No, the title doesn’t refer to the ancient beasts roaming the halls of Congress though I do wish some of them would go the way of dinosaurs. Instead, I want to highlight a web site I just learned about. It is Fossils in the Architecture of Washington, DC: A Guide to Washington’s Accidental Museum of Paleontology. The site has been put together by Christopher Barr, a lawyer who has lived in DC since 1979. As the name implies, the site’s goal is “to describe, or at least list, all of the public fossils occurring in Washington’s architectural landscape.”
A Jurassic ammonite from the Reptile House at the National Zoo (pinched from DC Fossils)
Barr has done a first rate job of assembling a thorough list of the fossil-rich buildings throughout the capital. For each building, he provides an introduction on what you can see, where to see it, and a history of the building. In some cases, he also speculates why a particular stone was chosen. He then provides photos (with helpful scales) of the fossils, which he describes in detail, providing geologic background. Finally, he documents who helped him and where one can obtain more background information. Nowhere else have I found such a well-put-together site about urban fossils.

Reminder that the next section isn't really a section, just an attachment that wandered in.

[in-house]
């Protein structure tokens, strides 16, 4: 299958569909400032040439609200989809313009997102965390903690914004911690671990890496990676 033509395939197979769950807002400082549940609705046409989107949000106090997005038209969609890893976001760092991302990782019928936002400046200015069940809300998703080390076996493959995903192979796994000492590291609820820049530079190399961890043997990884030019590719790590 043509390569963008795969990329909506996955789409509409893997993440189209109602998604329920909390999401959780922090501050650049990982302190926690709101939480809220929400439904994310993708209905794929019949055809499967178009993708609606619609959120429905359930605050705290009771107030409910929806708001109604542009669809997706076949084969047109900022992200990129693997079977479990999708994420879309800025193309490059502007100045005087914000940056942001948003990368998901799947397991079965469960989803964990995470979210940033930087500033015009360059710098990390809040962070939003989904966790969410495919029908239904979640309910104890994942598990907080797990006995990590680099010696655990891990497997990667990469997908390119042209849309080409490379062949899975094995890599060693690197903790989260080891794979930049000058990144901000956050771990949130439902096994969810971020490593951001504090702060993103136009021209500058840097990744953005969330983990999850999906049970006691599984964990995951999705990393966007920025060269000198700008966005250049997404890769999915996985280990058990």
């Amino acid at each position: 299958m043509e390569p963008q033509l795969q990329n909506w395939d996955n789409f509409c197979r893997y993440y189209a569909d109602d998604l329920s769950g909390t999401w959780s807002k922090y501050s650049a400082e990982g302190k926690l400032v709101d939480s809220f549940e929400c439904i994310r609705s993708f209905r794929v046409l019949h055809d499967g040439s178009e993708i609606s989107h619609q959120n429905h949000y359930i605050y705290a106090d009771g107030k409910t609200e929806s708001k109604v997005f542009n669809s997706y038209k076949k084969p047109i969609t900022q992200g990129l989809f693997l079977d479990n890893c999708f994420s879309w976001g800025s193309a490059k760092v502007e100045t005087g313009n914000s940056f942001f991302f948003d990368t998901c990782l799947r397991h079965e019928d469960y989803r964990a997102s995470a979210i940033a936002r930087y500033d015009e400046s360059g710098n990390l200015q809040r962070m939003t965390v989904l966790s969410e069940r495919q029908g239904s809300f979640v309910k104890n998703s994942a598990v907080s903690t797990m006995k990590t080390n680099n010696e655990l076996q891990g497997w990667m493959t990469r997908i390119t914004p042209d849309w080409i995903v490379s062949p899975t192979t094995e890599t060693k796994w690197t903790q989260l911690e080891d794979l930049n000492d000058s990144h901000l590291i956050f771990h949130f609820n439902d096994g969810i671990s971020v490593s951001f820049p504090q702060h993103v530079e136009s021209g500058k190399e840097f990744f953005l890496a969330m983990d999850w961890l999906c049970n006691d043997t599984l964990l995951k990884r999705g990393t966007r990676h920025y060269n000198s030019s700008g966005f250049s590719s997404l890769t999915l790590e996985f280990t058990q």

An Ordovician nautiloid in the National Gallery of Art (pinched from DC Fossils)
Urban fossils are amazing resources and offer an excellent way to get people interested in fossils, deep time, evolution, and geology in general. Plus, as Barr has done, these fossils are a great way to get people to think about human history. He does list a many of the guides that are available but it is such a small list considering the wonderful fossils found in the urban environment. I hope that Barr’s site can inspire other urban paleontologists to do the same thing in their cities.